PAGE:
Posted Mar 12 2010 4:31PM
MIAMI (AP) -- Dorell Wright was suspended for two games by the Miami Heat, one day after he was cited for driving under the influence.
Wright will not be with the Heat for home games Friday against Chicago and Sunday against Philadelphia. He was charged early Thursday with DUI and driving with a suspended license after a traffic stop in Miami Beach.
"This is out of character for Dorell," Heat president Pat Riley said. "We feel he's a good person and that he will learn from this mistake."
Wright was not available for comment Friday, and has not made any public statements since the arrest. The 6-foot-8 backup forward is averaging 6.3 points in 57 games this season.
Heat guard Dwyane Wade, one of Wright's closest friends, said the team would not view the arrest and suspension as a distraction.
Miami is trying to make the playoffs and entered Friday as the No. 8 seed in the Eastern Conference, 1 1/2 games ahead of Chicago and two games behind No. 5 Milwaukee.
"One thing about this team, everything we've went through this year, we've found a way to move on from it," Wade said. "We're a family. We understand that things happen and we all support each other. Things are unfortunate for the individual, but as a team, we all support each other and we move on."
This is the third significant off-court matter to hit the Heat in recent weeks, starting with point guard Carlos Arroyo's arrest on Feb. 26 after police in Coral Gables, Fla. said he refused to leave his vehicle after a traffic stop.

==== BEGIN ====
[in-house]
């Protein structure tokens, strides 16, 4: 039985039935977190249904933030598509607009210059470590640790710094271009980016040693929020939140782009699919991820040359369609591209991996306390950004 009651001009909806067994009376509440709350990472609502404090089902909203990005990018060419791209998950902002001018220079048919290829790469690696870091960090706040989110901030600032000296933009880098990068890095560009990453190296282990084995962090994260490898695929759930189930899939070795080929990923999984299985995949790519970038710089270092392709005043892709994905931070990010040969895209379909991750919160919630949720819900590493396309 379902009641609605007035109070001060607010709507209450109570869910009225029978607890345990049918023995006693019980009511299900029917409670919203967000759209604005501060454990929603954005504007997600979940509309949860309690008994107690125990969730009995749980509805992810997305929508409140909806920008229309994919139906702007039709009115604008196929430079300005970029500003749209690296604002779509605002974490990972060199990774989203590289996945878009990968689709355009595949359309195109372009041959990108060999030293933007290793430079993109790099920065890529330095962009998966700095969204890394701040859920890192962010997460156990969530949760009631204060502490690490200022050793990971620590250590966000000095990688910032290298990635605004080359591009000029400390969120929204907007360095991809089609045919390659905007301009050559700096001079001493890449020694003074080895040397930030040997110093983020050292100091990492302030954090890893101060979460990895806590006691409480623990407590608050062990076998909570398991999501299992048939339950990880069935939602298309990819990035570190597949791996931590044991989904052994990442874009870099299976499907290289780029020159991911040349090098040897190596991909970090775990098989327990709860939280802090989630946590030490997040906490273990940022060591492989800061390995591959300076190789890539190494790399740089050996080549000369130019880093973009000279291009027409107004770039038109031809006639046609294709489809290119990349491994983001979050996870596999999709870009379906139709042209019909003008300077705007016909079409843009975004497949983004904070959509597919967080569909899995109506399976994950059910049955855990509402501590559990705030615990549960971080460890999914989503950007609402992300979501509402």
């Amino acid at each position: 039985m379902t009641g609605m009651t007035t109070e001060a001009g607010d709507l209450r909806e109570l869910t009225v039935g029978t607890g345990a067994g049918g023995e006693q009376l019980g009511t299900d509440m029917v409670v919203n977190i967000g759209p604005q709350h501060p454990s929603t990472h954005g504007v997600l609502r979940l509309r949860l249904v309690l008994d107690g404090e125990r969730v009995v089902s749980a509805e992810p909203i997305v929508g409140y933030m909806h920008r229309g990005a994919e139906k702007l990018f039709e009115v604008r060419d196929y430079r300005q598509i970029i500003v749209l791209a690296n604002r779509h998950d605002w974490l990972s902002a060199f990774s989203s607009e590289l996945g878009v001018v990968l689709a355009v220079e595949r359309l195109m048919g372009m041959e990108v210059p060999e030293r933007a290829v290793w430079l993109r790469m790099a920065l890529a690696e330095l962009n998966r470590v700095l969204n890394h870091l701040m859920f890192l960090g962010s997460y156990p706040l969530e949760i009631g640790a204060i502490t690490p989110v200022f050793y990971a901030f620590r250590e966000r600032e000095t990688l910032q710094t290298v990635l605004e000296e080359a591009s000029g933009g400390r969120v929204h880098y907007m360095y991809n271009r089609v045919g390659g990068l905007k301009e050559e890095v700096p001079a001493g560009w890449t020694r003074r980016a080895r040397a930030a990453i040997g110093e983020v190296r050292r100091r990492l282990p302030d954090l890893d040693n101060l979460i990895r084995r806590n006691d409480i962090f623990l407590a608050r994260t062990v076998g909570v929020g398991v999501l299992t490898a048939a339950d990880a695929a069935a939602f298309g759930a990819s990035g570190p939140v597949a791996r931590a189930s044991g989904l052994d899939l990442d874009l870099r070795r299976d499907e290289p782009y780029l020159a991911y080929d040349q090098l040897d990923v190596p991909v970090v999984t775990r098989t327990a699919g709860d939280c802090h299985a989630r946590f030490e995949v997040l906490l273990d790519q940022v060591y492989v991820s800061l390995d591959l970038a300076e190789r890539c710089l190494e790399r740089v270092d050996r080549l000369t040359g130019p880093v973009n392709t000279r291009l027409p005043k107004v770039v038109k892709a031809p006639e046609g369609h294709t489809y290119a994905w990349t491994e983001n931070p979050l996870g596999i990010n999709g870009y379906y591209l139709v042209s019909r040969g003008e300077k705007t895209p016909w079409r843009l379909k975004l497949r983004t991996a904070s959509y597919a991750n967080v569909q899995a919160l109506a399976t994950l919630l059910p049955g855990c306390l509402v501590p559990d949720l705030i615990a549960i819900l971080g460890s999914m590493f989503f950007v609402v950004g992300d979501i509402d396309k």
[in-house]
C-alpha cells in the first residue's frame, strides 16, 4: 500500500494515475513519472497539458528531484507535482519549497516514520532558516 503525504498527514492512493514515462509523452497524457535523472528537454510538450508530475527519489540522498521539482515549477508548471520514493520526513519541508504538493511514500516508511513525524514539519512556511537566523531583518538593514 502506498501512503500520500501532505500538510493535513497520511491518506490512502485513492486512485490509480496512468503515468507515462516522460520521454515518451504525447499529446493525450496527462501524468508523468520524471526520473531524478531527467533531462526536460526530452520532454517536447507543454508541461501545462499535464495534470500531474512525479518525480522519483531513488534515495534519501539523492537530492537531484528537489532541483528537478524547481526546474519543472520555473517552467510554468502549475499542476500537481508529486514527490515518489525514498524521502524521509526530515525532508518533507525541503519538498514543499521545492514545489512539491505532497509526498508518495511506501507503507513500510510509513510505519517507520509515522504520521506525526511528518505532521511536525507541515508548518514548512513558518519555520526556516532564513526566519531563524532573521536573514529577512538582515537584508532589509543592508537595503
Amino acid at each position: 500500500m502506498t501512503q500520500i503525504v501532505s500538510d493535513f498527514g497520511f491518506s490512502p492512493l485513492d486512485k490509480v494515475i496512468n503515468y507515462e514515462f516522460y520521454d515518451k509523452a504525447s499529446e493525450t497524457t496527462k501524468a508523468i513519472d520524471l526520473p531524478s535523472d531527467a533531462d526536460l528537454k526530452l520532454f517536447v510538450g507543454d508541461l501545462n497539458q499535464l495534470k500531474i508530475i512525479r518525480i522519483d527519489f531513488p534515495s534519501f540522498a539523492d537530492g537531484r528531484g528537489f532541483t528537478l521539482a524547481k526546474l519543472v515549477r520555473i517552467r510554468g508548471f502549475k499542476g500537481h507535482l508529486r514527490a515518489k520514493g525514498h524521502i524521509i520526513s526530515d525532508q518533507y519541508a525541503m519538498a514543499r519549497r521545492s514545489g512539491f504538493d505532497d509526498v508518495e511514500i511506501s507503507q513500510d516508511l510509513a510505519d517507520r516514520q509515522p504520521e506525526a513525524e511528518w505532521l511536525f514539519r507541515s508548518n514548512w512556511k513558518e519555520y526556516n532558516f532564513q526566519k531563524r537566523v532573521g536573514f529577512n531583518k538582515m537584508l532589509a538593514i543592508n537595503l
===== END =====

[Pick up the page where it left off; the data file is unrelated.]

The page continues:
Arroyo was cited for operating a motor vehicle at such a slow speed as to block traffic, failure to obey a lawful order and resisting arrest without violence.
Last week, point guard Rafer Alston left the team without explaining why. He later told ESPN it was sparked by a crisis involving a family member, but as of Friday morning had not relayed that information to anyone within the Heat organization.
Heat coach Erik Spoelstra did not specifically discuss Wright's situation after Friday's shootaround. But he did address the cumulative effect of the three incidents.
"We represent not only ourselves but a first-class organization, something that Pat Riley and [owner] Micky Arison have spent a great deal of time putting together and building up this reputation," Spoelstra said. "So in the last three weeks, there have been some uncharacteristic moments here for the Miami Heat. But we're still a family. And people do make mistakes in the family."
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